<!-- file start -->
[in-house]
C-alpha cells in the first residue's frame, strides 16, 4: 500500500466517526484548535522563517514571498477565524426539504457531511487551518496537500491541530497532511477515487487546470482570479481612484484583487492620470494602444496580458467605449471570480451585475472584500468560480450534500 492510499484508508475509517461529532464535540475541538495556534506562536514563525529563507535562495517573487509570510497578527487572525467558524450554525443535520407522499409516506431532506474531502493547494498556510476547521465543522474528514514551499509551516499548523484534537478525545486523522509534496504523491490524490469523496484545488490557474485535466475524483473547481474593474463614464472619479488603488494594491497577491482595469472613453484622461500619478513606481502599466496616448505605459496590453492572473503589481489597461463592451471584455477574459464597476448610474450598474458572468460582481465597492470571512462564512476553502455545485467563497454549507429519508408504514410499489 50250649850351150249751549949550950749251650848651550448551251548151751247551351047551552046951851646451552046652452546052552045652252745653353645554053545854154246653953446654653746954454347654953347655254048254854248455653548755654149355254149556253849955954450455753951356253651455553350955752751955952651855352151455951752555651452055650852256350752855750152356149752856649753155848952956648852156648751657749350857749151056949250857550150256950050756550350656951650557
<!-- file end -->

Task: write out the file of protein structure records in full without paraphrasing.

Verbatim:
[in-house]
C-alpha cells in the first residue's frame, strides 16, 4: 500500500466517526484548535522563517514571498477565524426539504457531511487551518496537500491541530497532511477515487487546470482570479481612484484583487492620470494602444496580458467605449471570480451585475472584500468560480450534500 492510499484508508475509517461529532464535540475541538495556534506562536514563525529563507535562495517573487509570510497578527487572525467558524450554525443535520407522499409516506431532506474531502493547494498556510476547521465543522474528514514551499509551516499548523484534537478525545486523522509534496504523491490524490469523496484545488490557474485535466475524483473547481474593474463614464472619479488603488494594491497577491482595469472613453484622461500619478513606481502599466496616448505605459496590453492572473503589481489597461463592451471584455477574459464597476448610474450598474458572468460582481465597492470571512462564512476553502455545485467563497454549507429519508408504514410499489 50250649850351150249751549949550950749251650848651550448551251548151751247551351047551552046951851646451552046652452546052552045652252745653353645554053545854154246653953446654653746954454347654953347655254048254854248455653548755654149355254149556253849955954450455753951356253651455553350955752751955952651855352151455951752555651452055650852256350752855750152356149752856649753155848952956648852156648751657749350857749151056949250857550150256950050756550350656951650557